"Solar Lily " by 7_70 at Flickr. Licensed under CC BY-SA 2.0 via Commons.

“Solar Lily 2.0 ” by 7_70 at Flickr. Licensed under CC BY-SA 2.0 via Commons.

3. The Hobbit House in the Hill, Wales, by Simon Dale

Going beyond its undeniable inspiration, the Hobbit House in the Hill is remarkable because it adds a strategy to that singular appearance. This is a sustainable building that uses organic shapes and natural materials to make it look like a landform. And it is still a low-cost project — £3,000 — with a simplified construction system based on sensible ideas. Are Hobbit houses the future solution for small-scale sites?

WATCH: Green future is possible! The eco house of Simon Dale WWW.GOODNEWS.WS

4. The Enchanted Forest Lighting Event at Faskally Wood, Pitlochry (Scotland), by Flux

Faskally Wood is an extensive forest in which a very special night show occurs each autumn. An awarded festival of lighting and sound takes the environment itself as an enchanted scenario, inviting visitors to be surprised. The lighting installation turns the trees and the water feature into bright colors, creating different sensations along the walk. Popular tales seems to come alive in this magical event.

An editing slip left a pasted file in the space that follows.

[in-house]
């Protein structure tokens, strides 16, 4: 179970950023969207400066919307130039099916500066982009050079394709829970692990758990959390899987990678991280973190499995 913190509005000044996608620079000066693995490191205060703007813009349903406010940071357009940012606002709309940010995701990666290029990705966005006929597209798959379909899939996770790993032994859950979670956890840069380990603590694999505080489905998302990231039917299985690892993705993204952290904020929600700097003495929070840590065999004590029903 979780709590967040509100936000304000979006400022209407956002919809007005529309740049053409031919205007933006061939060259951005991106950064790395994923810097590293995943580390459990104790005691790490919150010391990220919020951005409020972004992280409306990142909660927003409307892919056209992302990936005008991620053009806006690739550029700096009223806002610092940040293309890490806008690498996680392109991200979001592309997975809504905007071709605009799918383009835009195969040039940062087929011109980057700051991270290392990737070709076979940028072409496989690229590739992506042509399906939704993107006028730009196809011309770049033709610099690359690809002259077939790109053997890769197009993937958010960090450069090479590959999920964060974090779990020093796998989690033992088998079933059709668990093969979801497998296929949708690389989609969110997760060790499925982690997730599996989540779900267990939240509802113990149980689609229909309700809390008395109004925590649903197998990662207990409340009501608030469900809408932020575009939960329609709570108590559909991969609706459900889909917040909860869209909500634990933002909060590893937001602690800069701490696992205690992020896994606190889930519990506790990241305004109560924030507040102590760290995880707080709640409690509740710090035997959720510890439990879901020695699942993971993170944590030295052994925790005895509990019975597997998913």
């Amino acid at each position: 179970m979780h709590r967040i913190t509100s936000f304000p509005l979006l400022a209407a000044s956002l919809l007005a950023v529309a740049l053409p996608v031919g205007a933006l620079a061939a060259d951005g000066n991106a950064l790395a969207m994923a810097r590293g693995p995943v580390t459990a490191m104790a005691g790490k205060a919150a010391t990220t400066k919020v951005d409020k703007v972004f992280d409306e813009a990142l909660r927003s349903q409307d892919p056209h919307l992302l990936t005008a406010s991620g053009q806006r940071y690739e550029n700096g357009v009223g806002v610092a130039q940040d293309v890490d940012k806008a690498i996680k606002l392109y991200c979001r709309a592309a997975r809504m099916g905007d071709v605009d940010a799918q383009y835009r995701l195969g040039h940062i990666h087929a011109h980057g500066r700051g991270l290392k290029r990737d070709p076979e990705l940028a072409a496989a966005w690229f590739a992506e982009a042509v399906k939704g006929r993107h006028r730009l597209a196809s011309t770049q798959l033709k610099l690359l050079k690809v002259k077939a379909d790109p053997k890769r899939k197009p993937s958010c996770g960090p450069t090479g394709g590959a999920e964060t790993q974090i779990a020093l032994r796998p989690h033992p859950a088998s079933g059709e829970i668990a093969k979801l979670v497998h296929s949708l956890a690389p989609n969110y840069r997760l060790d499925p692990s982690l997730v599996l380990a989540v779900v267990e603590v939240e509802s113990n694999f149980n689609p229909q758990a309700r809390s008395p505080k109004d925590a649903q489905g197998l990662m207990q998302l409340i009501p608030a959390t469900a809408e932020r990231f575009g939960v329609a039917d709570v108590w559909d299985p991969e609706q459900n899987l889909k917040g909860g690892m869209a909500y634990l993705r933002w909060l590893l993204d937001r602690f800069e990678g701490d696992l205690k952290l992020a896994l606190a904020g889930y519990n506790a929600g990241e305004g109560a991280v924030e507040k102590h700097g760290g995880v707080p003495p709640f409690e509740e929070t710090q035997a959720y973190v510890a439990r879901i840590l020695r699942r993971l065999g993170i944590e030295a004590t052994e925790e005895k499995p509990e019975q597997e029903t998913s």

Courtesy of The Enchanted Forest Community Trust Author: Graham Smith

Courtesy of The Enchanted Forest Community Trust. Author: Graham Smith

Courtesy of The Enchanted Forest Community Trust Author: Julie Broadfoot

Courtesy of The Enchanted Forest Community Trust. Author: Julie Broadfoot

5. Old Market Square, Nottingham (England), by Gustafson Porter (2007)